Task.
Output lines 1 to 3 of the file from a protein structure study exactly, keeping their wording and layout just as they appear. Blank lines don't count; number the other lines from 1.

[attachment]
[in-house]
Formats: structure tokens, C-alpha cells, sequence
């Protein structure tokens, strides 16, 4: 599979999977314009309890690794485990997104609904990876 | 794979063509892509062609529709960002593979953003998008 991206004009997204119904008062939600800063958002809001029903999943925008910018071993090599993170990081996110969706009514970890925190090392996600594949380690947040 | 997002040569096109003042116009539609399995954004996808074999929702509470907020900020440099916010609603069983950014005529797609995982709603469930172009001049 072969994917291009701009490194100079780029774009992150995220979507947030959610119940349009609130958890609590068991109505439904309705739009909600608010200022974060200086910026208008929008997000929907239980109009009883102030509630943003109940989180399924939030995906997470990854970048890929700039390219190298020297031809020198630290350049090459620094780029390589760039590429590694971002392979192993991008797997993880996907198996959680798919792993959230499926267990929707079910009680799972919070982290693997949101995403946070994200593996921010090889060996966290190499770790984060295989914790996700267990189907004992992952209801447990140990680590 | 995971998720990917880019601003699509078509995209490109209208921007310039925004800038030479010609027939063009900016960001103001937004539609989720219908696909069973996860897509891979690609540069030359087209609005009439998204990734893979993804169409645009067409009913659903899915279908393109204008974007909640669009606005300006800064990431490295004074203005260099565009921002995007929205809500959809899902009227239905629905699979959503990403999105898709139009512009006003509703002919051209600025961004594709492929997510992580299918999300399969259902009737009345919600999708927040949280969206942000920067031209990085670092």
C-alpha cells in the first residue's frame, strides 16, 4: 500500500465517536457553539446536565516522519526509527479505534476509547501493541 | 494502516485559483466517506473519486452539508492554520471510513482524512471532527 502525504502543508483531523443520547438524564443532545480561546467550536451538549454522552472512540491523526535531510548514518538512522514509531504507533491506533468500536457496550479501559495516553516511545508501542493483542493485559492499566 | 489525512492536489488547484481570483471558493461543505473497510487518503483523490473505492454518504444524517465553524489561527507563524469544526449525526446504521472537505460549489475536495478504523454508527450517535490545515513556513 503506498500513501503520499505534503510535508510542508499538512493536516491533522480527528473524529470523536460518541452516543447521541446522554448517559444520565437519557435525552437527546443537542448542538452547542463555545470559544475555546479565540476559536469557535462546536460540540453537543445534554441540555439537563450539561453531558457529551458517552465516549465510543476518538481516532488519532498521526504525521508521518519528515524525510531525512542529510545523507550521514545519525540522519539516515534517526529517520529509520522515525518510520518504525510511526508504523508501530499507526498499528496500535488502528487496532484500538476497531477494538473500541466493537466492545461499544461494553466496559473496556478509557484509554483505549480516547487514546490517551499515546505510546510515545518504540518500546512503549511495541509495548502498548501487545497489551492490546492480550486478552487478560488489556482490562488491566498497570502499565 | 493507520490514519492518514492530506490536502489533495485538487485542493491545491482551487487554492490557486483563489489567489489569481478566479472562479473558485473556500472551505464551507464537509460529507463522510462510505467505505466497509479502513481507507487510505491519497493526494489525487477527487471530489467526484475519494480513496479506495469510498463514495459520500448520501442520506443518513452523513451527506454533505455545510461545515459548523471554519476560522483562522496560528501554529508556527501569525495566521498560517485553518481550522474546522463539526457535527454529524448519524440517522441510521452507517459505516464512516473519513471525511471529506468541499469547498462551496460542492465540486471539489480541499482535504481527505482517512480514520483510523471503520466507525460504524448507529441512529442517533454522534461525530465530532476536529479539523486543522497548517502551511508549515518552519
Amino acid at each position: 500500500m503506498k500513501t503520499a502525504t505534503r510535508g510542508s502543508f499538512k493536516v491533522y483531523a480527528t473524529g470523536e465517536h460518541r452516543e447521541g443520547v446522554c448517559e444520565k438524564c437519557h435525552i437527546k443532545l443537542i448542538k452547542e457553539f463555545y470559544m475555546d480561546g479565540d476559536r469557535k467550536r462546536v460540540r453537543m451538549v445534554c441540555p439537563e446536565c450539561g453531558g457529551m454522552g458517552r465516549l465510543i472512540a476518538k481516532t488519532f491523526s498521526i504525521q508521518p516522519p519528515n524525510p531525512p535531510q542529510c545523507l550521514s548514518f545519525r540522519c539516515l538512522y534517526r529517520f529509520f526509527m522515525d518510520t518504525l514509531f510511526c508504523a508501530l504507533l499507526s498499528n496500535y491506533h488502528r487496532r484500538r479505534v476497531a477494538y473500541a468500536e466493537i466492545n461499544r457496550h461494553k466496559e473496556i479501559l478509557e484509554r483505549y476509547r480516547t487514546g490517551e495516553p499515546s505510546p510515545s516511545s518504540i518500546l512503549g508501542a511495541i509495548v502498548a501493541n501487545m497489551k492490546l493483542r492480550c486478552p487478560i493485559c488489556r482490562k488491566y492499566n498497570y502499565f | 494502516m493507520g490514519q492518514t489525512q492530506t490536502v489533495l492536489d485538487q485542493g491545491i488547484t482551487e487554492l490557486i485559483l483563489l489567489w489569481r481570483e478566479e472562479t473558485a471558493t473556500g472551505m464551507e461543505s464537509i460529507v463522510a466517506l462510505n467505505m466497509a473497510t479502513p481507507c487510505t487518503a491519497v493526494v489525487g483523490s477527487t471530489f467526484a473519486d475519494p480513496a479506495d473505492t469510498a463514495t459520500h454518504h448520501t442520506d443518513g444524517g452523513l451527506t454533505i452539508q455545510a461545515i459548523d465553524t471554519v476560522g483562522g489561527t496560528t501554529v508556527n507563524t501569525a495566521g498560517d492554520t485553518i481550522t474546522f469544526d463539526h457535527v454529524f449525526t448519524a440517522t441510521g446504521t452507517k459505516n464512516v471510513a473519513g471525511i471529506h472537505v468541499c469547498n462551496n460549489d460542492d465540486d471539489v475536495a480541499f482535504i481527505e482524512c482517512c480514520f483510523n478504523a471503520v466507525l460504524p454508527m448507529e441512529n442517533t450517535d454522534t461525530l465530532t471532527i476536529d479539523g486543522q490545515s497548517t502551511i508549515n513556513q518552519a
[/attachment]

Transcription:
[in-house]
Formats: structure tokens, C-alpha cells, sequence
């Protein structure tokens, strides 16, 4: 599979999977314009309890690794485990997104609904990876 | 794979063509892509062609529709960002593979953003998008 991206004009997204119904008062939600800063958002809001029903999943925008910018071993090599993170990081996110969706009514970890925190090392996600594949380690947040 | 997002040569096109003042116009539609399995954004996808074999929702509470907020900020440099916010609603069983950014005529797609995982709603469930172009001049 072969994917291009701009490194100079780029774009992150995220979507947030959610119940349009609130958890609590068991109505439904309705739009909600608010200022974060200086910026208008929008997000929907239980109009009883102030509630943003109940989180399924939030995906997470990854970048890929700039390219190298020297031809020198630290350049090459620094780029390589760039590429590694971002392979192993991008797997993880996907198996959680798919792993959230499926267990929707079910009680799972919070982290693997949101995403946070994200593996921010090889060996966290190499770790984060295989914790996700267990189907004992992952209801447990140990680590 | 995971998720990917880019601003699509078509995209490109209208921007310039925004800038030479010609027939063009900016960001103001937004539609989720219908696909069973996860897509891979690609540069030359087209609005009439998204990734893979993804169409645009067409009913659903899915279908393109204008974007909640669009606005300006800064990431490295004074203005260099565009921002995007929205809500959809899902009227239905629905699979959503990403999105898709139009512009006003509703002919051209600025961004594709492929997510992580299918999300399969259902009737009345919600999708927040949280969206942000920067031209990085670092």